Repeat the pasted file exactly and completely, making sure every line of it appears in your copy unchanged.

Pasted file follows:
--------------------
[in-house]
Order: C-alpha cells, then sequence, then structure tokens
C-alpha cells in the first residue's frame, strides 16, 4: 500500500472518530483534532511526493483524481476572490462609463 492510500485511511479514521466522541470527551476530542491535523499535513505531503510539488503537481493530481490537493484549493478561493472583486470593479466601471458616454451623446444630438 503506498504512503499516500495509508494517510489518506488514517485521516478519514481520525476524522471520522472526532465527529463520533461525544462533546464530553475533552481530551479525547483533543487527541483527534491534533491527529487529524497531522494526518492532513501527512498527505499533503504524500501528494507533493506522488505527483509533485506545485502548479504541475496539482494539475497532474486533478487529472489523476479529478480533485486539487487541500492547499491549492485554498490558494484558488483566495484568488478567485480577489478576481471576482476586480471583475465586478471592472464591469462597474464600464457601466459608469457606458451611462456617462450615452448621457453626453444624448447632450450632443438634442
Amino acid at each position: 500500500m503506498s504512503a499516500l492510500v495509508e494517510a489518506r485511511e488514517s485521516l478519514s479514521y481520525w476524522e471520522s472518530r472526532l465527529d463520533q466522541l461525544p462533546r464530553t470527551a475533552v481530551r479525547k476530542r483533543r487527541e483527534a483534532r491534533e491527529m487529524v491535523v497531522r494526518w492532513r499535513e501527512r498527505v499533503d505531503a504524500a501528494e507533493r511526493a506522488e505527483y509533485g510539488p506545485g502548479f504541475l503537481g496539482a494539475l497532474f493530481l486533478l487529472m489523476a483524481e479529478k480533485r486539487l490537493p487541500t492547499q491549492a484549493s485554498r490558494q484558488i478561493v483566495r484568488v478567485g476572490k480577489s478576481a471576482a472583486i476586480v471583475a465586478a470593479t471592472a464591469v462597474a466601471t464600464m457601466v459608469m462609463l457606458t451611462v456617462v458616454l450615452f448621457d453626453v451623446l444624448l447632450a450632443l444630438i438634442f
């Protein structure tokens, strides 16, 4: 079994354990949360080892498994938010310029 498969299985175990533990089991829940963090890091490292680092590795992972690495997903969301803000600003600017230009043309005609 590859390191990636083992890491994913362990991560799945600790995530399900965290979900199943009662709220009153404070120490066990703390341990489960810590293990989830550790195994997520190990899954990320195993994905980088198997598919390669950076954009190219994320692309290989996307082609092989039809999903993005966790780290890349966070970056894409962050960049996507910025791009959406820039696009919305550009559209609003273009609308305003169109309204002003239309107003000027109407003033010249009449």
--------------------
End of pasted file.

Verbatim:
[in-house]
Order: C-alpha cells, then sequence, then structure tokens
C-alpha cells in the first residue's frame, strides 16, 4: 500500500472518530483534532511526493483524481476572490462609463 492510500485511511479514521466522541470527551476530542491535523499535513505531503510539488503537481493530481490537493484549493478561493472583486470593479466601471458616454451623446444630438 503506498504512503499516500495509508494517510489518506488514517485521516478519514481520525476524522471520522472526532465527529463520533461525544462533546464530553475533552481530551479525547483533543487527541483527534491534533491527529487529524497531522494526518492532513501527512498527505499533503504524500501528494507533493506522488505527483509533485506545485502548479504541475496539482494539475497532474486533478487529472489523476479529478480533485486539487487541500492547499491549492485554498490558494484558488483566495484568488478567485480577489478576481471576482476586480471583475465586478471592472464591469462597474464600464457601466459608469457606458451611462456617462450615452448621457453626453444624448447632450450632443438634442
Amino acid at each position: 500500500m503506498s504512503a499516500l492510500v495509508e494517510a489518506r485511511e488514517s485521516l478519514s479514521y481520525w476524522e471520522s472518530r472526532l465527529d463520533q466522541l461525544p462533546r464530553t470527551a475533552v481530551r479525547k476530542r483533543r487527541e483527534a483534532r491534533e491527529m487529524v491535523v497531522r494526518w492532513r499535513e501527512r498527505v499533503d505531503a504524500a501528494e507533493r511526493a506522488e505527483y509533485g510539488p506545485g502548479f504541475l503537481g496539482a494539475l497532474f493530481l486533478l487529472m489523476a483524481e479529478k480533485r486539487l490537493p487541500t492547499q491549492a484549493s485554498r490558494q484558488i478561493v483566495r484568488v478567485g476572490k480577489s478576481a471576482a472583486i476586480v471583475a465586478a470593479t471592472a464591469v462597474a466601471t464600464m457601466v459608469m462609463l457606458t451611462v456617462v458616454l450615452f448621457d453626453v451623446l444624448l447632450a450632443l444630438i438634442f
């Protein structure tokens, strides 16, 4: 079994354990949360080892498994938010310029 498969299985175990533990089991829940963090890091490292680092590795992972690495997903969301803000600003600017230009043309005609 590859390191990636083992890491994913362990991560799945600790995530399900965290979900199943009662709220009153404070120490066990703390341990489960810590293990989830550790195994997520190990899954990320195993994905980088198997598919390669950076954009190219994320692309290989996307082609092989039809999903993005966790780290890349966070970056894409962050960049996507910025791009959406820039696009919305550009559209609003273009609308305003169109309204002003239309107003000027109407003033010249009449």